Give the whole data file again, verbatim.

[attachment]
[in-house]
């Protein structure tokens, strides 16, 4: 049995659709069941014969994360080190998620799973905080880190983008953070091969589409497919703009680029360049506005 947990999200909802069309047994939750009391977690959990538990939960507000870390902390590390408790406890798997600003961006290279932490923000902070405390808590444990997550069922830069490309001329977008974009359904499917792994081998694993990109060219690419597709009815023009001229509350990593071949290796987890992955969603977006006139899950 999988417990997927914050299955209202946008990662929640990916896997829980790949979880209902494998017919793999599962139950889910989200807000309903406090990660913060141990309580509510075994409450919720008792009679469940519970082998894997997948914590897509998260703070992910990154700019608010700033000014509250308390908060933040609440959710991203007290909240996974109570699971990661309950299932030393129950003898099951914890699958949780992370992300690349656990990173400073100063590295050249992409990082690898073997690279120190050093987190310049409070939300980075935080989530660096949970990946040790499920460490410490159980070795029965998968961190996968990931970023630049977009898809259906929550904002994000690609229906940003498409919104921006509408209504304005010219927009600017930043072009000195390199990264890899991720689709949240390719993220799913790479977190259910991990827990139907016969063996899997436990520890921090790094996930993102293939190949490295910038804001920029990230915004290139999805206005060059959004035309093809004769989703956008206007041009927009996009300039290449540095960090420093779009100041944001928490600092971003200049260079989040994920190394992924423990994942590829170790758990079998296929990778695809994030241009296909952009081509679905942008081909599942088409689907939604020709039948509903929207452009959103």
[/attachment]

[in-house]
């Protein structure tokens, strides 16, 4: 049995659709069941014969994360080190998620799973905080880190983008953070091969589409497919703009680029360049506005 947990999200909802069309047994939750009391977690959990538990939960507000870390902390590390408790406890798997600003961006290279932490923000902070405390808590444990997550069922830069490309001329977008974009359904499917792994081998694993990109060219690419597709009815023009001229509350990593071949290796987890992955969603977006006139899950 999988417990997927914050299955209202946008990662929640990916896997829980790949979880209902494998017919793999599962139950889910989200807000309903406090990660913060141990309580509510075994409450919720008792009679469940519970082998894997997948914590897509998260703070992910990154700019608010700033000014509250308390908060933040609440959710991203007290909240996974109570699971990661309950299932030393129950003898099951914890699958949780992370992300690349656990990173400073100063590295050249992409990082690898073997690279120190050093987190310049409070939300980075935080989530660096949970990946040790499920460490410490159980070795029965998968961190996968990931970023630049977009898809259906929550904002994000690609229906940003498409919104921006509408209504304005010219927009600017930043072009000195390199990264890899991720689709949240390719993220799913790479977190259910991990827990139907016969063996899997436990520890921090790094996930993102293939190949490295910038804001920029990230915004290139999805206005060059959004035309093809004769989703956008206007041009927009996009300039290449540095960090420093779009100041944001928490600092971003200049260079989040994920190394992924423990994942590829170790758990079998296929990778695809994030241009296909952009081509679905942008081909599942088409689907939604020709039948509903929207452009959103």